Given that and the fact that we'd rather build an equitable form of government for people on both sides of the issue rather than start a civil war - it entails that neither arguments that pre-suppose theism or naturalism can really be used.  This largely puts the theist at a disadvantage, since they're the ones making the primary claim.  As a result of this neutrality in terms of what can be settled rationally theistic based premises can't really be used to argue for specific policies.  Theists have to make their arguments from a neutral perspective.

Conversely the atheists must also assent to protect the theists right to worship so long as it did not entail impinging on the rights of others.

I think this is why we find many theists and apologists are unwilling to concede that atheism is rational.

*Note - I should say that in some cases such a theist may accept the Münchhausen trilemma but still say that atheism is irrational because of specific arguments they think make atheism internally contradictory.  This is a position similar to what Alvin Plantinga holds with his Evolutionary Argument Against Naturalism.  Suffice it to say such a position is very controversial given that there are many responses to that argument. 

7 comments:

  1. Being a (Germanic) Frenchman, I am certainly completely for secularism IF it is understood as NEUTRALITY of the state with respect to any worldview.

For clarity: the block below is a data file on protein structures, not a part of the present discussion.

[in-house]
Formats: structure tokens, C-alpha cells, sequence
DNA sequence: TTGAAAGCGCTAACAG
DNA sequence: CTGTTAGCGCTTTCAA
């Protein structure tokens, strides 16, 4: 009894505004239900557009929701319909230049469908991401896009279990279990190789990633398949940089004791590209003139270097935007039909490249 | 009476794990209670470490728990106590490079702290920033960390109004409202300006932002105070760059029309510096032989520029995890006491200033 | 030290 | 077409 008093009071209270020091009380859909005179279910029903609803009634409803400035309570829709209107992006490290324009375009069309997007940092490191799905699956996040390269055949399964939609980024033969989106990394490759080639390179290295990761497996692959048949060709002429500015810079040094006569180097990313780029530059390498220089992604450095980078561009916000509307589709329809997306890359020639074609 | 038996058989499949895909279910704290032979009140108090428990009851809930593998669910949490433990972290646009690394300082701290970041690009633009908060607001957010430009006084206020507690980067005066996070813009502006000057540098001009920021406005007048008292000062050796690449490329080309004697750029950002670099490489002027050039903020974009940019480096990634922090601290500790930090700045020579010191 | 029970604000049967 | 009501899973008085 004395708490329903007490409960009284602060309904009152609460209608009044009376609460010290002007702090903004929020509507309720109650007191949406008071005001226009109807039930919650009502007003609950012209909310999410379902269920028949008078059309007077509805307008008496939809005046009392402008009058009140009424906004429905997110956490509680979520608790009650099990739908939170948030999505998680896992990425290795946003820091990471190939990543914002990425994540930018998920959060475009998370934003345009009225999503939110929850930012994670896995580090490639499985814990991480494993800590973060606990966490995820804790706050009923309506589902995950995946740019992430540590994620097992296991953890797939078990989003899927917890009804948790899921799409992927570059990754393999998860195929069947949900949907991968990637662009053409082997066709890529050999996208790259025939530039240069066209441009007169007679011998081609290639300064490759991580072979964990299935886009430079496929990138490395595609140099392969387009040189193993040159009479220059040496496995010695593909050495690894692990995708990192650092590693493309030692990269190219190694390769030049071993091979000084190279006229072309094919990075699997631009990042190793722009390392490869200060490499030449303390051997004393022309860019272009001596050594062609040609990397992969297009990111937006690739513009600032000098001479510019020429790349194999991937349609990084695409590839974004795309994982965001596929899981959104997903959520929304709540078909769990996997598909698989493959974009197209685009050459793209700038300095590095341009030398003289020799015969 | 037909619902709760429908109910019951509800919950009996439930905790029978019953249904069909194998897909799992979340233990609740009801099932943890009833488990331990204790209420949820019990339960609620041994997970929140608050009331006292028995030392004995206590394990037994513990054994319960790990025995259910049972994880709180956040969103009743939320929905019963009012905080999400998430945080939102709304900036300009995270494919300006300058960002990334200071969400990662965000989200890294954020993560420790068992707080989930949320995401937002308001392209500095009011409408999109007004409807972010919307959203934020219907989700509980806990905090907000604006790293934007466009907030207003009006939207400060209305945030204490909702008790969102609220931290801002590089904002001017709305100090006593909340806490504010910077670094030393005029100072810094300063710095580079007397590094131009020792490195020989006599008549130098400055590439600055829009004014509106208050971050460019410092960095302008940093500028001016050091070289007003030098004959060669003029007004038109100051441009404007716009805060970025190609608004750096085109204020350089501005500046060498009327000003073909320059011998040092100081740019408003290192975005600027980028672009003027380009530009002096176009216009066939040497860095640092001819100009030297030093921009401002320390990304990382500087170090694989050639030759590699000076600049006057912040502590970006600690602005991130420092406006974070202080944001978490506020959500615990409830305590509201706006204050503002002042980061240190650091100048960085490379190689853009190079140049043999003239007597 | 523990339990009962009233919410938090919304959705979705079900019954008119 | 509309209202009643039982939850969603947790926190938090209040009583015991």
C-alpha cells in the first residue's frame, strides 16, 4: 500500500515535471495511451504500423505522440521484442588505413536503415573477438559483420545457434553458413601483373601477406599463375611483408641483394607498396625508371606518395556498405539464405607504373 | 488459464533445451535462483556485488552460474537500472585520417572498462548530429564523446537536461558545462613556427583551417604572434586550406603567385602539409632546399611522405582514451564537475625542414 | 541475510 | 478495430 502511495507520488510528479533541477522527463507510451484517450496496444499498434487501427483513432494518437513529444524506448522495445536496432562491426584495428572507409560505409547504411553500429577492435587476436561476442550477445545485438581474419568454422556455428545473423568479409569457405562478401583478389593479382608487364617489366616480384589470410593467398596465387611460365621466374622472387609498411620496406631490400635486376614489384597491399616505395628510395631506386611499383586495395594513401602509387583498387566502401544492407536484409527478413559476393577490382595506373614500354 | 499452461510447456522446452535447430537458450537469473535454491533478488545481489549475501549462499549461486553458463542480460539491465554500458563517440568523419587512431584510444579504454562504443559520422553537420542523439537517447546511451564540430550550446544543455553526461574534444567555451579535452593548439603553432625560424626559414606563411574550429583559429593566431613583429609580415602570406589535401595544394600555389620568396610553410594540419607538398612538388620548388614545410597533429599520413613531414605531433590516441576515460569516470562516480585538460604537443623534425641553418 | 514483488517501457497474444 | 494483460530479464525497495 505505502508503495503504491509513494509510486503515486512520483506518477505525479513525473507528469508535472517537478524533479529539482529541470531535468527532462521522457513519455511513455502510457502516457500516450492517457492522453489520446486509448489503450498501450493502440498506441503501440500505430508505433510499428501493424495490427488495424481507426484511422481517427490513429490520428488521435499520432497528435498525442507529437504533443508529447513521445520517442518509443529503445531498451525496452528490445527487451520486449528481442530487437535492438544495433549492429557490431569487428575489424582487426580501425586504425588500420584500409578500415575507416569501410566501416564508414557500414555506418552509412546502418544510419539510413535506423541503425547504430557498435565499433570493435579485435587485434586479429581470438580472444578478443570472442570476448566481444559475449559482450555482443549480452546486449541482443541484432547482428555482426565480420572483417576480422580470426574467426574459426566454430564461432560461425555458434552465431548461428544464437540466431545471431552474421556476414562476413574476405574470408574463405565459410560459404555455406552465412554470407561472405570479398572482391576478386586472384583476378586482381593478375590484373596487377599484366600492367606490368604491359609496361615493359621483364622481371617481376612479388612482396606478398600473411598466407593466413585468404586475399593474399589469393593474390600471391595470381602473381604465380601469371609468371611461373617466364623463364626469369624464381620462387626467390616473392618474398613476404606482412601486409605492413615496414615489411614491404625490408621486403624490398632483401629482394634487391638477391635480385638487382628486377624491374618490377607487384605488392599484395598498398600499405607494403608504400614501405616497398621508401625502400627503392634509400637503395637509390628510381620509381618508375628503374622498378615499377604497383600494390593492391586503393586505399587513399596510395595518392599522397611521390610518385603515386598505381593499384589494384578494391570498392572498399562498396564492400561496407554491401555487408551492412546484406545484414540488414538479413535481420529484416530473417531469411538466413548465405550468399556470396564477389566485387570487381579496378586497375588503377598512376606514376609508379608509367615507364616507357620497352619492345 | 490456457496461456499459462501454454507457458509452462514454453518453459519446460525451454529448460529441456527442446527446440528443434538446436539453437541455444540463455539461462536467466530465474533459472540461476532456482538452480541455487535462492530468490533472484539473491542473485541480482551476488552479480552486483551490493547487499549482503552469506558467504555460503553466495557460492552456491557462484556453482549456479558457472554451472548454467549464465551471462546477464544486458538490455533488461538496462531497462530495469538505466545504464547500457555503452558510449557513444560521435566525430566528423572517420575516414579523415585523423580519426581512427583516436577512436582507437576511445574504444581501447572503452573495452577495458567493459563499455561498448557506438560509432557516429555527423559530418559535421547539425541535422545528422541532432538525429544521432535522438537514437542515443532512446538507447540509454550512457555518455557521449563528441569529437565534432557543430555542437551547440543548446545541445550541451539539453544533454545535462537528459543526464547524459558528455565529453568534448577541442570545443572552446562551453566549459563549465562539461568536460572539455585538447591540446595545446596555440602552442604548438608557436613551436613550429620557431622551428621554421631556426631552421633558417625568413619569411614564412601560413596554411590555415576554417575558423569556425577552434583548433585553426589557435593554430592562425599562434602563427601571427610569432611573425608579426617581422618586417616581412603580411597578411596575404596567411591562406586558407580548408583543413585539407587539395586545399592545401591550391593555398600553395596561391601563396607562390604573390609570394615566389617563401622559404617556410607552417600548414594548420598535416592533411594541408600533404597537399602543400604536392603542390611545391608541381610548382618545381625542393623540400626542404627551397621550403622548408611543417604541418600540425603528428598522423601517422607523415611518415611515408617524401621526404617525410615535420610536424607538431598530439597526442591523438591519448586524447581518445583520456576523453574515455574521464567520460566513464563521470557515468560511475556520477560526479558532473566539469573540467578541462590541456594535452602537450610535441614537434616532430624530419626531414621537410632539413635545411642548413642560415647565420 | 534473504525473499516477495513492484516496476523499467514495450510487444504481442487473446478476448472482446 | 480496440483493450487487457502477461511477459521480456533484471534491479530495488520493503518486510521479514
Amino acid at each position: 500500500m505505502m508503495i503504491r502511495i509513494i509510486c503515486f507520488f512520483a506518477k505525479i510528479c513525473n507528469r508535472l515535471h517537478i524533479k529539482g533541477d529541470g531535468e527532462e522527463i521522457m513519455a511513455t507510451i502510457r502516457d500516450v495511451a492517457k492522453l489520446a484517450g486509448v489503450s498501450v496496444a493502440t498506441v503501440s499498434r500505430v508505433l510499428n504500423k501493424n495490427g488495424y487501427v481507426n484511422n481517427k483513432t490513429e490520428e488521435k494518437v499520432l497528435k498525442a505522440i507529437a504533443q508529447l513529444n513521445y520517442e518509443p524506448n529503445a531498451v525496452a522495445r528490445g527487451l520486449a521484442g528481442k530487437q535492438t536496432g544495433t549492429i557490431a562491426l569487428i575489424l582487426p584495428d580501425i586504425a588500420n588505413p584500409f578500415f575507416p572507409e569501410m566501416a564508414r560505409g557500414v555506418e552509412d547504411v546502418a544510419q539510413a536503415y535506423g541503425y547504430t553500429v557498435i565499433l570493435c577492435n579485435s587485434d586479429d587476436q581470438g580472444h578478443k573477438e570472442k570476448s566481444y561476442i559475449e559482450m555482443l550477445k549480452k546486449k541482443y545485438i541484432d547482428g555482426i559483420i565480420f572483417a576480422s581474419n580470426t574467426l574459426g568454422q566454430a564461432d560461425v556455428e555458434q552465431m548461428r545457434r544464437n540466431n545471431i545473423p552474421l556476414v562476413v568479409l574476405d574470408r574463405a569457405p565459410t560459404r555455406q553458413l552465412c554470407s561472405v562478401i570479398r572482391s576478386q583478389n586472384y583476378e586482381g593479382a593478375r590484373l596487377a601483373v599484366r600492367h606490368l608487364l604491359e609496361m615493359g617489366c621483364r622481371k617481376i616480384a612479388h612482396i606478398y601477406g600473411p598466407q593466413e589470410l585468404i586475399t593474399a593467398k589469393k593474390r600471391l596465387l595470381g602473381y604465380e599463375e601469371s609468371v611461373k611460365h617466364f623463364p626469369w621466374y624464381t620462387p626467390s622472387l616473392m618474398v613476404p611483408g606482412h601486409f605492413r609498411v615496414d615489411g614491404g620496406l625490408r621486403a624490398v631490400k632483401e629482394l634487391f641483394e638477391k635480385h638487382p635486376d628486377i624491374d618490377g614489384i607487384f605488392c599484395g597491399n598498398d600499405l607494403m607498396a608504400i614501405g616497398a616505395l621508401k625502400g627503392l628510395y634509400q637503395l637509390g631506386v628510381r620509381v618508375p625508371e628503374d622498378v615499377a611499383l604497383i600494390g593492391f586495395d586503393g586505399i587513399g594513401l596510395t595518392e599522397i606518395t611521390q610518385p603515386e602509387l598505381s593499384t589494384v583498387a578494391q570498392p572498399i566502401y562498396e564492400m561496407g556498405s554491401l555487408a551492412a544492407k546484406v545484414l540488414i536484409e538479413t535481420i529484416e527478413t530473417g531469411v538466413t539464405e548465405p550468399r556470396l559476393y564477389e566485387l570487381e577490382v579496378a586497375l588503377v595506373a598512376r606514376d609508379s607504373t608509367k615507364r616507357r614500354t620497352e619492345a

I believe that several atheistic philosophies can provide a foundation for an objective morality.

    "This is one of the reasons I consider Randal Rauser to be a cut above his peers as an apologist since he applies this epistemology consistently and doesn't try to call atheism irrational or self defeating."

    I think the main explanation for his superiority is his rejection of the inerrancy of the Biblical authors. This is clearly a great step forward for an Evangelical.

    If it is understood as the denial of the existence of God, I certainly don't believe that atheism is self-refuting.

    Nevertheless, it hard for me NOT to believe that materialism is utimately incoherent:
    http://lotharlorraine.wordpress.com/2013/08/20/on-the-compability-of-materialism-and-moral-realism-von-der-kompatibilitat-des-materialismus-und-des-moralischen-realismus/

    I would love to interact with you on this topic.


    Cheers from Europe.



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    1. Sorry, it was not the link I first meant.